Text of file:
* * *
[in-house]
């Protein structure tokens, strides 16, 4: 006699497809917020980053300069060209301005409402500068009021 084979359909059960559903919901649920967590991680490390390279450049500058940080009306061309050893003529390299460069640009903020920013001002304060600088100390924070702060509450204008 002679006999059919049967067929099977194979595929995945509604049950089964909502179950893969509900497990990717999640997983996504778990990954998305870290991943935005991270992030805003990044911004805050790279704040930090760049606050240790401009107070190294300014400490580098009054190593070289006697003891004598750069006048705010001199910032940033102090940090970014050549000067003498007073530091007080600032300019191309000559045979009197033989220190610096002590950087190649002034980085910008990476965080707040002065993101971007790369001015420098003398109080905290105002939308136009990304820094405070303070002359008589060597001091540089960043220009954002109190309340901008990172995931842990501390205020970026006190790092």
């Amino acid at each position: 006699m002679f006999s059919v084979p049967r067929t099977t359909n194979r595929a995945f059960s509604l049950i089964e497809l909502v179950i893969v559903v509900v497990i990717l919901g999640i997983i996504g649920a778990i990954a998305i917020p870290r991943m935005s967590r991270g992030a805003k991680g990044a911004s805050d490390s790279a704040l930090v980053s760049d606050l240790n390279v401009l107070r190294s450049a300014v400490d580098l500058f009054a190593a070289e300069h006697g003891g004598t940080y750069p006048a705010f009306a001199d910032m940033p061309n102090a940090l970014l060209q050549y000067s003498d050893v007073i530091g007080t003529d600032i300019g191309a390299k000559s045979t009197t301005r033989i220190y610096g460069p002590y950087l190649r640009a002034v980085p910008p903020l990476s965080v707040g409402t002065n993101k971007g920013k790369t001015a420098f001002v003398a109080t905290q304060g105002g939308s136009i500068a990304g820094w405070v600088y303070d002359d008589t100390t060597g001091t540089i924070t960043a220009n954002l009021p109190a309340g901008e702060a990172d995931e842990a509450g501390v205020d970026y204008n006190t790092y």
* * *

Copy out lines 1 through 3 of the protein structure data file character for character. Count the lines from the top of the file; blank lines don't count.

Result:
[in-house]
């Protein structure tokens, strides 16, 4: 006699497809917020980053300069060209301005409402500068009021 084979359909059960559903919901649920967590991680490390390279450049500058940080009306061309050893003529390299460069640009903020920013001002304060600088100390924070702060509450204008 002679006999059919049967067929099977194979595929995945509604049950089964909502179950893969509900497990990717999640997983996504778990990954998305870290991943935005991270992030805003990044911004805050790279704040930090760049606050240790401009107070190294300014400490580098009054190593070289006697003891004598750069006048705010001199910032940033102090940090970014050549000067003498007073530091007080600032300019191309000559045979009197033989220190610096002590950087190649002034980085910008990476965080707040002065993101971007790369001015420098003398109080905290105002939308136009990304820094405070303070002359008589060597001091540089960043220009954002109190309340901008990172995931842990501390205020970026006190790092």
């Amino acid at each position: 006699m002679f006999s059919v084979p049967r067929t099977t359909n194979r595929a995945f059960s509604l049950i089964e497809l909502v179950i893969v559903v509900v497990i990717l919901g999640i997983i996504g649920a778990i990954a998305i917020p870290r991943m935005s967590r991270g992030a805003k991680g990044a911004s805050d490390s790279a704040l930090v980053s760049d606050l240790n390279v401009l107070r190294s450049a300014v400490d580098l500058f009054a190593a070289e300069h006697g003891g004598t940080y750069p006048a705010f009306a001199d910032m940033p061309n102090a940090l970014l060209q050549y000067s003498d050893v007073i530091g007080t003529d600032i300019g191309a390299k000559s045979t009197t301005r033989i220190y610096g460069p002590y950087l190649r640009a002034v980085p910008p903020l990476s965080v707040g409402t002065n993101k971007g920013k790369t001015a420098f001002v003398a109080t905290q304060g105002g939308s136009i500068a990304g820094w405070v600088y303070d002359d008589t100390t060597g001091t540089i924070t960043a220009n954002l009021p109190a309340g901008e702060a990172d995931e842990a509450g501390v205020d970026y204008n006190t790092y």